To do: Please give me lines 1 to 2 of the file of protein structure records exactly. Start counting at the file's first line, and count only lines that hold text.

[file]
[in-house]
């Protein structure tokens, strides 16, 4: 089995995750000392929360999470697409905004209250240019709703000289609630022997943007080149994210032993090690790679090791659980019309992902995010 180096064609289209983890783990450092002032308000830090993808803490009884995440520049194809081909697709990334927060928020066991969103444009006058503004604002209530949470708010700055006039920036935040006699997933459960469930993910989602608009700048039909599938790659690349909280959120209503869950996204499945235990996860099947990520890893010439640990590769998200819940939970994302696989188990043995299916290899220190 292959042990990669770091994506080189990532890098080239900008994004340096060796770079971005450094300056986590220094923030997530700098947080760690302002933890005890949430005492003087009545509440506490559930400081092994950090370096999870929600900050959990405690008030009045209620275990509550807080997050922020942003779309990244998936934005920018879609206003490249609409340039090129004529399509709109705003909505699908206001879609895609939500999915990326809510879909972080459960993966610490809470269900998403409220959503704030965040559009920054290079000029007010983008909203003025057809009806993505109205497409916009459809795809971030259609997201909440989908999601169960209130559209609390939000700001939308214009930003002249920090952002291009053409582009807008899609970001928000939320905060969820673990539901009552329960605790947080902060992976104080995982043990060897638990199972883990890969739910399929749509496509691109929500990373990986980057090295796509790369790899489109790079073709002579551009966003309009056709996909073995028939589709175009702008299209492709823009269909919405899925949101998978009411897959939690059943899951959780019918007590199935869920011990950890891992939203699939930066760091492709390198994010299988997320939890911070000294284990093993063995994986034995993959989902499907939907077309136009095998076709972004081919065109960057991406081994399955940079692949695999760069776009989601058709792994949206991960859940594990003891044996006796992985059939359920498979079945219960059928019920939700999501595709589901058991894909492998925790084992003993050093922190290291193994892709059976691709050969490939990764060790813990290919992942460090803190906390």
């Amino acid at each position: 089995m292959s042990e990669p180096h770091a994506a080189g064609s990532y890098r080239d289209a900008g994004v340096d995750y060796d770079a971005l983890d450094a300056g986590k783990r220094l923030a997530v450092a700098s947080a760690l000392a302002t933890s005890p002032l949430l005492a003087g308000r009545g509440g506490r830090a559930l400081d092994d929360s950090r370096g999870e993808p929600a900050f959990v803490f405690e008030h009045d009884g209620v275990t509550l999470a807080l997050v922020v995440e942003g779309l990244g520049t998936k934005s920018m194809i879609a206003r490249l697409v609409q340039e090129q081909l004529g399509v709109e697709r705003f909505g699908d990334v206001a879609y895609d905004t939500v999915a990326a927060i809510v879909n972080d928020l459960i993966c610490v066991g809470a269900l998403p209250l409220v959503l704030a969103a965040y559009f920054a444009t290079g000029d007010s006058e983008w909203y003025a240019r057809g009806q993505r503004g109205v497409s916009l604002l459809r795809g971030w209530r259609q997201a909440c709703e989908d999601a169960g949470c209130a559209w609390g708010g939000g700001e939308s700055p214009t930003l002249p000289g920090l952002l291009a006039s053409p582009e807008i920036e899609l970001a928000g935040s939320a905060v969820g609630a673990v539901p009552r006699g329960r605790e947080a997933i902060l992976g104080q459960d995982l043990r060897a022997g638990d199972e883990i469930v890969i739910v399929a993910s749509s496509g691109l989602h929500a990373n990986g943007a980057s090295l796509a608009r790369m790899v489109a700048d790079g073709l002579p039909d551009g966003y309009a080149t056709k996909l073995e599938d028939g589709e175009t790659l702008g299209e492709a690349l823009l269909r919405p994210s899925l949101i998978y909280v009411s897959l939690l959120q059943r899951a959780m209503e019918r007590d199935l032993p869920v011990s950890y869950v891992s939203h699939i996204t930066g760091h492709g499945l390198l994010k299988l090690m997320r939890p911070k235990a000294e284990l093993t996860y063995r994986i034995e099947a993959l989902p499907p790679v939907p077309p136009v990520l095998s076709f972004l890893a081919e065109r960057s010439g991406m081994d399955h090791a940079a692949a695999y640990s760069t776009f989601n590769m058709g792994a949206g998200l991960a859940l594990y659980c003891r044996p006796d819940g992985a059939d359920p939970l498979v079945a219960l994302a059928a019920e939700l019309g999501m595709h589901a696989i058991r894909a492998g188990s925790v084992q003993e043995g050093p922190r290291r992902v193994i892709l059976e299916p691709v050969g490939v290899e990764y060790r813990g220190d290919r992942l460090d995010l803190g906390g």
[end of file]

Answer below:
[in-house]
């Protein structure tokens, strides 16, 4: 089995995750000392929360999470697409905004209250240019709703000289609630022997943007080149994210032993090690790679090791659980019309992902995010 180096064609289209983890783990450092002032308000830090993808803490009884995440520049194809081909697709990334927060928020066991969103444009006058503004604002209530949470708010700055006039920036935040006699997933459960469930993910989602608009700048039909599938790659690349909280959120209503869950996204499945235990996860099947990520890893010439640990590769998200819940939970994302696989188990043995299916290899220190 292959042990990669770091994506080189990532890098080239900008994004340096060796770079971005450094300056986590220094923030997530700098947080760690302002933890005890949430005492003087009545509440506490559930400081092994950090370096999870929600900050959990405690008030009045209620275990509550807080997050922020942003779309990244998936934005920018879609206003490249609409340039090129004529399509709109705003909505699908206001879609895609939500999915990326809510879909972080459960993966610490809470269900998403409220959503704030965040559009920054290079000029007010983008909203003025057809009806993505109205497409916009459809795809971030259609997201909440989908999601169960209130559209609390939000700001939308214009930003002249920090952002291009053409582009807008899609970001928000939320905060969820673990539901009552329960605790947080902060992976104080995982043990060897638990199972883990890969739910399929749509496509691109929500990373990986980057090295796509790369790899489109790079073709002579551009966003309009056709996909073995028939589709175009702008299209492709823009269909919405899925949101998978009411897959939690059943899951959780019918007590199935869920011990950890891992939203699939930066760091492709390198994010299988997320939890911070000294284990093993063995994986034995993959989902499907939907077309136009095998076709972004081919065109960057991406081994399955940079692949695999760069776009989601058709792994949206991960859940594990003891044996006796992985059939359920498979079945219960059928019920939700999501595709589901058991894909492998925790084992003993050093922190290291193994892709059976691709050969490939990764060790813990290919992942460090803190906390």